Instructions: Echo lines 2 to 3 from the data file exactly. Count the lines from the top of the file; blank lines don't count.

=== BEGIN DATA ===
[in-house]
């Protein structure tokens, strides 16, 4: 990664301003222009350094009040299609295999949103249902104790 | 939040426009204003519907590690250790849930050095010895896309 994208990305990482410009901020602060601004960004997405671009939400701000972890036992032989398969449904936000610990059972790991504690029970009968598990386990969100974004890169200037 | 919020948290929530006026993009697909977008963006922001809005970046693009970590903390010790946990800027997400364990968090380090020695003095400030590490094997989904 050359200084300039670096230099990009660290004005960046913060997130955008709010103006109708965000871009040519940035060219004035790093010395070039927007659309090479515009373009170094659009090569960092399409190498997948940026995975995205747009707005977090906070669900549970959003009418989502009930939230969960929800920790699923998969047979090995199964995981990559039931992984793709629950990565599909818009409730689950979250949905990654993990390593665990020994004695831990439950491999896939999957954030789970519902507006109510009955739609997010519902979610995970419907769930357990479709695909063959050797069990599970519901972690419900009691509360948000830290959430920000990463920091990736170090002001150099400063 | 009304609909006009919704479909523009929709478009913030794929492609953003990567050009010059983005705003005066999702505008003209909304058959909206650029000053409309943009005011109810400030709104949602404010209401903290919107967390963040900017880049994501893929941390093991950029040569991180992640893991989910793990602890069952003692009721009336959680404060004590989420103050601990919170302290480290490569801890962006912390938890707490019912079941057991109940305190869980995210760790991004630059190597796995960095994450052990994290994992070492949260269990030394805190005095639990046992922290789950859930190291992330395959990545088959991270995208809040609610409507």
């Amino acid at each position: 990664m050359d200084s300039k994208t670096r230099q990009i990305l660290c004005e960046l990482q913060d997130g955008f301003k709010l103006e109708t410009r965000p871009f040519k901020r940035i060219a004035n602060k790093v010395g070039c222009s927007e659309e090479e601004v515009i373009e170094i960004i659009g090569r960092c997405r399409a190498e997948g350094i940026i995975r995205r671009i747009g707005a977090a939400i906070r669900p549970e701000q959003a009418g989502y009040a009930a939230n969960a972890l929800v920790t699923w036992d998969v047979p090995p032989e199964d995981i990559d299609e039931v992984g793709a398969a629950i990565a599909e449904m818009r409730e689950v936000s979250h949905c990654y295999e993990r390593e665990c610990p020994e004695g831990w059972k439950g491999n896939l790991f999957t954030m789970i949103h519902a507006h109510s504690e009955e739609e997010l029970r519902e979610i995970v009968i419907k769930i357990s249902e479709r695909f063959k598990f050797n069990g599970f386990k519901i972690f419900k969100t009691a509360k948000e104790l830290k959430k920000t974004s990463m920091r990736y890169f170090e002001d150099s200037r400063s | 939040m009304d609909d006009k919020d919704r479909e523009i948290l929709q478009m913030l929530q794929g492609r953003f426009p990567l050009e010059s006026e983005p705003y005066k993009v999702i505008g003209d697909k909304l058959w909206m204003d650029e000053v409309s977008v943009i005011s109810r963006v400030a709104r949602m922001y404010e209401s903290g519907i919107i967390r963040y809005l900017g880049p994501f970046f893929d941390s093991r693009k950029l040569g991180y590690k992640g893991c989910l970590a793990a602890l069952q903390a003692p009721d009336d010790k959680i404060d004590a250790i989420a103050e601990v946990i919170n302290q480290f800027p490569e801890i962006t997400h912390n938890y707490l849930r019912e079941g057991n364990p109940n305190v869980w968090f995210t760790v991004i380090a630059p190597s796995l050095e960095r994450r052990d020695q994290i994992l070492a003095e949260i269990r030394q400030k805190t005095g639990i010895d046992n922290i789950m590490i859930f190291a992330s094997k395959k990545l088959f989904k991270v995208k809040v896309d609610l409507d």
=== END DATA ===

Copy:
């Protein structure tokens, strides 16, 4: 990664301003222009350094009040299609295999949103249902104790 | 939040426009204003519907590690250790849930050095010895896309 994208990305990482410009901020602060601004960004997405671009939400701000972890036992032989398969449904936000610990059972790991504690029970009968598990386990969100974004890169200037 | 919020948290929530006026993009697909977008963006922001809005970046693009970590903390010790946990800027997400364990968090380090020695003095400030590490094997989904 050359200084300039670096230099990009660290004005960046913060997130955008709010103006109708965000871009040519940035060219004035790093010395070039927007659309090479515009373009170094659009090569960092399409190498997948940026995975995205747009707005977090906070669900549970959003009418989502009930939230969960929800920790699923998969047979090995199964995981990559039931992984793709629950990565599909818009409730689950979250949905990654993990390593665990020994004695831990439950491999896939999957954030789970519902507006109510009955739609997010519902979610995970419907769930357990479709695909063959050797069990599970519901972690419900009691509360948000830290959430920000990463920091990736170090002001150099400063 | 009304609909006009919704479909523009929709478009913030794929492609953003990567050009010059983005705003005066999702505008003209909304058959909206650029000053409309943009005011109810400030709104949602404010209401903290919107967390963040900017880049994501893929941390093991950029040569991180992640893991989910793990602890069952003692009721009336959680404060004590989420103050601990919170302290480290490569801890962006912390938890707490019912079941057991109940305190869980995210760790991004630059190597796995960095994450052990994290994992070492949260269990030394805190005095639990046992922290789950859930190291992330395959990545088959991270995208809040609610409507």
């Amino acid at each position: 990664m050359d200084s300039k994208t670096r230099q990009i990305l660290c004005e960046l990482q913060d997130g955008f301003k709010l103006e109708t410009r965000p871009f040519k901020r940035i060219a004035n602060k790093v010395g070039c222009s927007e659309e090479e601004v515009i373009e170094i960004i659009g090569r960092c997405r399409a190498e997948g350094i940026i995975r995205r671009i747009g707005a977090a939400i906070r669900p549970e701000q959003a009418g989502y009040a009930a939230n969960a972890l929800v920790t699923w036992d998969v047979p090995p032989e199964d995981i990559d299609e039931v992984g793709a398969a629950i990565a599909e449904m818009r409730e689950v936000s979250h949905c990654y295999e993990r390593e665990c610990p020994e004695g831990w059972k439950g491999n896939l790991f999957t954030m789970i949103h519902a507006h109510s504690e009955e739609e997010l029970r519902e979610i995970v009968i419907k769930i357990s249902e479709r695909f063959k598990f050797n069990g599970f386990k519901i972690f419900k969100t009691a509360k948000e104790l830290k959430k920000t974004s990463m920091r990736y890169f170090e002001d150099s200037r400063s | 939040m009304d609909d006009k919020d919704r479909e523009i948290l929709q478009m913030l929530q794929g492609r953003f426009p990567l050009e010059s006026e983005p705003y005066k993009v999702i505008g003209d697909k909304l058959w909206m204003d650029e000053v409309s977008v943009i005011s109810r963006v400030a709104r949602m922001y404010e209401s903290g519907i919107i967390r963040y809005l900017g880049p994501f970046f893929d941390s093991r693009k950029l040569g991180y590690k992640g893991c989910l970590a793990a602890l069952q903390a003692p009721d009336d010790k959680i404060d004590a250790i989420a103050e601990v946990i919170n302290q480290f800027p490569e801890i962006t997400h912390n938890y707490l849930r019912e079941g057991n364990p109940n305190v869980w968090f995210t760790v991004i380090a630059p190597s796995l050095e960095r994450r052990d020695q994290i994992l070492a003095e949260i269990r030394q400030k805190t005095g639990i010895d046992n922290i789950m590490i859930f190291a992330s094997k395959k990545l088959f989904k991270v995208k809040v896309d609610l409507d």